A Blog About Animal Communication

//A Blog About Animal Communication

A Blog About Animal Communication

A Blog about Animal Communication

I have been around animals all of my life. I don’t recall a time we didn’t have a cat or two while I was growing up. And in our house it was quite normal for the humans to carry on conversations with the cats. Sometimes those conversations held more intelligence than some I’d had with class-mates throughout the day.

What is Animal Communication? Well, in simplest terms, it’s the sharing of ideas with other sentient beings. Just because animals don’t use our language (ie: spoken words) it doesn’t mean they aren’t trying to communicate with us. And while some of my friends tease and call me Dr. Dolittle, I don’t speak to animals in ‘their own language’. It isn’t like learning French or German and trying to speak to someone in their Mother Tongue.

How does Animal Communication work? There are a fair number of Animal Communicators out there (some call themselves Pet Psychics or Pet Whisperers), and I honestly don’t know if we have all had similar experiences – so I’ll just speak from my perspective. When I ‘talk’ to an animal, I rely on a variety of methods: reading body language and facial expressions, listening to verbal cues, and using my Empathic/Telepathic abilities.

If a sentient being has a body, it uses body language to communicate. We’ve studied humans enough to know how this works and have learned much about how passive, assertive, and aggressive people carry themselves. So why would animals be any different? Rattlesnakes rattle their tails in warning, rabbits thump their feet, male birds use mis-direction to protect the nest, dogs wag their tails, cats arch their backs… By observing an animal’s body language and physical behaviour, one can often times guess what an animal wants. My dog gives me a look when it’s past her/our bedtime, and if I don’t catch ‘the look’ she’ll start to pace back and forth along the hall waiting for me to clue in that she is tired and wants to go to bed. I can hear someone thinking, “But that’s just imprinting human behaviours on animals.” No, it isn’t. Animals are intelligent and are capable of the same thought processes as humans. Full stop. They experience joy, happiness, fear, anger, sorrow. They smile (yes, they do – my dog does it all the time), cringe, shiver, dance, hunch. They express themselves, physically, in many ways.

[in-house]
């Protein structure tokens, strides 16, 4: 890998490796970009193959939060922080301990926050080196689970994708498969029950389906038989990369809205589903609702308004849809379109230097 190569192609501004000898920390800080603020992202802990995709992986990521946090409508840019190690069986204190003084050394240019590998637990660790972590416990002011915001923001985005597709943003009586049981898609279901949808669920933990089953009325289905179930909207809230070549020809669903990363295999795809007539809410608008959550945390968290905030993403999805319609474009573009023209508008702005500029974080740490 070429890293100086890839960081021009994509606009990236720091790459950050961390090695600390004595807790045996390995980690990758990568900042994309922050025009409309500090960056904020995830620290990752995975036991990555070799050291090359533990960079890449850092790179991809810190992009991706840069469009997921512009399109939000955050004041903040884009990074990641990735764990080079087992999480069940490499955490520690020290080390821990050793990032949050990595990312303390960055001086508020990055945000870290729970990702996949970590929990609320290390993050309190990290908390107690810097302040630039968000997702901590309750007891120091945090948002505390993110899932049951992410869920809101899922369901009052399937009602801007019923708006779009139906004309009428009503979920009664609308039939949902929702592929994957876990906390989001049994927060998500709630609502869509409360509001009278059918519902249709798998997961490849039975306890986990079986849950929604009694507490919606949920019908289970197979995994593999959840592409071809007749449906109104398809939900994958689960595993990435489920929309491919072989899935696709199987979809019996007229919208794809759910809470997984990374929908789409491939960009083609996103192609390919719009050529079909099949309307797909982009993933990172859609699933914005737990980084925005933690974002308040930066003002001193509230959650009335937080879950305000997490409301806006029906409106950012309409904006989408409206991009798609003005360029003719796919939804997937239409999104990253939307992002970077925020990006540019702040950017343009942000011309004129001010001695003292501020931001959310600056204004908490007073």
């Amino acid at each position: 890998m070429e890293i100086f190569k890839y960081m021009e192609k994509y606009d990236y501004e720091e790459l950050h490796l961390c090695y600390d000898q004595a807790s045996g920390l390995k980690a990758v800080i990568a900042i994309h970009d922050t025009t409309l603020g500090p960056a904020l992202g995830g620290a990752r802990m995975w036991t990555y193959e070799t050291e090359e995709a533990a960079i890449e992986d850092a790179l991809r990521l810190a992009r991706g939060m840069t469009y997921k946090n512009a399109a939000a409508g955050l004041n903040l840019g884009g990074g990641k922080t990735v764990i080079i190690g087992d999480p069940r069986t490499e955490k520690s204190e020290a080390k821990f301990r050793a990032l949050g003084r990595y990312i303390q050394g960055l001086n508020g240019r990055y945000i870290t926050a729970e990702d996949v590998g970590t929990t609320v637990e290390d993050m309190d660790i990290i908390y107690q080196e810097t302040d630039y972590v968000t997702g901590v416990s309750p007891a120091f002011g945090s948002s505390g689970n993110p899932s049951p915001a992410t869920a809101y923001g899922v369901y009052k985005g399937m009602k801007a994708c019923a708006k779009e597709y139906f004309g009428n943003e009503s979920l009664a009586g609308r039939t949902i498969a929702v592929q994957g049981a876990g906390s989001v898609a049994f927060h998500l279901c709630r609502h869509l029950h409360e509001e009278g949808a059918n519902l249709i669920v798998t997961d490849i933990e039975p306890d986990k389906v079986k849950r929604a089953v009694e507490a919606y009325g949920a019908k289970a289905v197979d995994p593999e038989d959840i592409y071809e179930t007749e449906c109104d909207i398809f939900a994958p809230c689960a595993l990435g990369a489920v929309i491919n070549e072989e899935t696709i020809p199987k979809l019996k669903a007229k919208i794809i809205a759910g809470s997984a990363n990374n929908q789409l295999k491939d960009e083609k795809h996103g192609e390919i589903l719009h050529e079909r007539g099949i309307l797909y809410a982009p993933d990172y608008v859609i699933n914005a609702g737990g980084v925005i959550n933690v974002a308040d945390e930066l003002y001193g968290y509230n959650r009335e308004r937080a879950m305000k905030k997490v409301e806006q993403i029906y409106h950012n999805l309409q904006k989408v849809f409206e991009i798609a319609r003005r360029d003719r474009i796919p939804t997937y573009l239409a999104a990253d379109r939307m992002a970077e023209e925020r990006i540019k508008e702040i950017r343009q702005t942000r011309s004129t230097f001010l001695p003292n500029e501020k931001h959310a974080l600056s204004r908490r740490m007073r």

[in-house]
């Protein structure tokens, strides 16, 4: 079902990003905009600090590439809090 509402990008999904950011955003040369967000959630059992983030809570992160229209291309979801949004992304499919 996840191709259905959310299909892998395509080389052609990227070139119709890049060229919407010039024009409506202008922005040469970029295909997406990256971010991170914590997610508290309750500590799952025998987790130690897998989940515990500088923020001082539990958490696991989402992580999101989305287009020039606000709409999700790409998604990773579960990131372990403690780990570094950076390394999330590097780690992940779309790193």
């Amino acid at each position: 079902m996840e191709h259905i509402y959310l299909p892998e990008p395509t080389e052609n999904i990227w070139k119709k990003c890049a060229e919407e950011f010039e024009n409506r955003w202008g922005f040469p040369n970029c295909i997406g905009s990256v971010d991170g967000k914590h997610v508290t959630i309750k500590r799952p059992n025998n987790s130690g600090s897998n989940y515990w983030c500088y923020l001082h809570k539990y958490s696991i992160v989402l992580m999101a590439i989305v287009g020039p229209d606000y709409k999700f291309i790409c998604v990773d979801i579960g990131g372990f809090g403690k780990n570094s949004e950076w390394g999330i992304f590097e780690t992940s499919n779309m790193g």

Many humans refer to their family pets as fur-babies, and when it comes to verbal communication that idea isn’t far off. Those that have experienced the joys of caring for babies might start nodding their heads as they read this… When caring for infants, humans become conditioned to know what each cry means: I’m hungry, I’m tired, I’m gassy, Hold Me, I’ve soiled my diaper… You get the idea. Each verbal cue is different, but they mean something to that particular baby and that’s how that particular baby expresses their thoughts, wants, and needs. Animals are very similar, in that sense. They have a thought, which they express verbally – why wouldn’t the corresponding verbal cue(s) be the same each time they express that particular thought? We say “I’m hungry”, and while there are other words that can be used (starving, famished, peckish, I could murder a plate of eggs) they all express the same idea – I require food. The Energy behind the thought is the same each time, so verbal cues could sound similar in tone. Over time humans can become conditioned to recognize the tone behind their pets’ verbal cues and correctly translate their needs based on past behavioural responses and experiences.